Minnesota online program speeds hiring turnaround

Workers at the Minnesota Employee Relations Department were wading in paper. All state job applicants had to fill out a six-page form, and it took about 50,000 applications'a minimum of 300,000 pages'to hire 6,000 new employees a year.

Cheri Hanson, strategic staffing supervisor for the department, said the staff captured each page with a scanner from Scantron Corp. of Irvine, Calif., linked to an MS-DOS document management system 'complete with black screens and green letters.'

The department published a biweekly paper bulletin with all state job openings. It was one employee's full-time job to see that the bulletin got printed and mailed every two weeks.

The lack of rapid communication made for some difficult situations, Hanson said. One year the department announced an exam for the position of employee specialist, even though it wasn't certain of having any vacancies.

Hanson and her staff scanned 300 six-page applications for the test. Then the scores had to be mailed back to the applicants. After all that work, it turned out there were no openings for employee specialists that year.

The department decided to implement the Yahoo Resumix online job application suite from Yahoo Inc. of Sunnyvale, Calif. Now job seekers go to the My State Job Search site, https://statejobs.doer.state.mn.us/Portal/Home, to fill in an online resume.

Applicants choose their own user identification and password. Then, protected by Secure Sockets Layer encryption, they can build a resume from scratch or paste in an existing one. A resume builder tool prompts them for education, job experience and contact information.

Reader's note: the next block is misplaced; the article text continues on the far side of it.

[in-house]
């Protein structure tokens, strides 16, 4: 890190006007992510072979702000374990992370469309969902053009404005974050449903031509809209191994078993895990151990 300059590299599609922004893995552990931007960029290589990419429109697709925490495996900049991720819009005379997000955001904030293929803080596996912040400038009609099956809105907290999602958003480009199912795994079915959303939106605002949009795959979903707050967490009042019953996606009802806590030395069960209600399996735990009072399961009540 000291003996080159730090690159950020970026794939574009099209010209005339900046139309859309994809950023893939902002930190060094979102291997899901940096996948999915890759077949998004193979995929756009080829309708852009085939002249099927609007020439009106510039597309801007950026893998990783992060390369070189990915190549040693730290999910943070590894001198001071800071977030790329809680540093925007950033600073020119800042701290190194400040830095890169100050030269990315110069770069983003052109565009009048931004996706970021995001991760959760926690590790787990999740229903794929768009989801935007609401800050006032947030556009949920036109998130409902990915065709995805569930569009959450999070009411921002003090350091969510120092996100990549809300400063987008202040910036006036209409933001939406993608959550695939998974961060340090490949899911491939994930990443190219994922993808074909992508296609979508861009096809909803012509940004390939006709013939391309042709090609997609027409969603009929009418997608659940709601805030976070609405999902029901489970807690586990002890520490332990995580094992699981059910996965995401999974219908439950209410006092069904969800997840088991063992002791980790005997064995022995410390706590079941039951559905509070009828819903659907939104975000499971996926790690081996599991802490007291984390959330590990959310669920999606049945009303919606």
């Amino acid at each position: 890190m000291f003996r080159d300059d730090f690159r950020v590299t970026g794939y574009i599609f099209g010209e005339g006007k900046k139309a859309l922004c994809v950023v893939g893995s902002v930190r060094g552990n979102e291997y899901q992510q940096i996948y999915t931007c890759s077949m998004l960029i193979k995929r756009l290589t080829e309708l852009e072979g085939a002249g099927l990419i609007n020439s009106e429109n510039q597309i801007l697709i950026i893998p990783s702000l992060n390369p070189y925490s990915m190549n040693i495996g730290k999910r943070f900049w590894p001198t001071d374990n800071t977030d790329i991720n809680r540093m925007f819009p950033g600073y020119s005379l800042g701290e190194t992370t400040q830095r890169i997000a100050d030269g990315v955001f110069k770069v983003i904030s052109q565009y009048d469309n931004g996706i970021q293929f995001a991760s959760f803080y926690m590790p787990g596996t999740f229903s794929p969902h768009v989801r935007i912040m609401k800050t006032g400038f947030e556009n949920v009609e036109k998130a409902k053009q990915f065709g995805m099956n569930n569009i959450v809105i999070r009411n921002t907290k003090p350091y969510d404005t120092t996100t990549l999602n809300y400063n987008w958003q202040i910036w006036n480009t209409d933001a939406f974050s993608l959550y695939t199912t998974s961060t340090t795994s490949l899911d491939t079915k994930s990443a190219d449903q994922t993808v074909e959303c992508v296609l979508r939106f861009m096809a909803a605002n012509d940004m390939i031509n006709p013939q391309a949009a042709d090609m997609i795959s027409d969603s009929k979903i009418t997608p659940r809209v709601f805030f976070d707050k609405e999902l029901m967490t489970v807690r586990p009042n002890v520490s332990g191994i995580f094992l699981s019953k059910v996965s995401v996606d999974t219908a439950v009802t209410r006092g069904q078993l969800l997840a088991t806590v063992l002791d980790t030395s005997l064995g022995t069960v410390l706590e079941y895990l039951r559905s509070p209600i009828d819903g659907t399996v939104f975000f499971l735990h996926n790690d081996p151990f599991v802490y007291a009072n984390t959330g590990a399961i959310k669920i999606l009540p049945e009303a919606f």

Before adopting Resumix, it took an average of 108 days to fill a job, Hanson said. Now it takes 41 days. Between 80 percent and 85 percent of all state hires now apply via the Web.

Hanson said she couldn't set an exact figure for the money the state has saved, but labor, postage and printing costs are significantly lower.

About the Author

Trudy Walsh is a senior writer for GCN.


  • Russia prying into state, local networks

    A Russian state-sponsored advanced persistent threat actor targeting state, local, territorial and tribal government networks exfiltrated data from at least two victims.

  • Marines on patrol (US Marines)

    Using AVs to tell friend from foe

    The Defense Advanced Research Projects Agency is looking for ways autonomous vehicles can make it easier for commanders to detect and track threats among civilians in complex urban environments without escalating tensions.

Stay Connected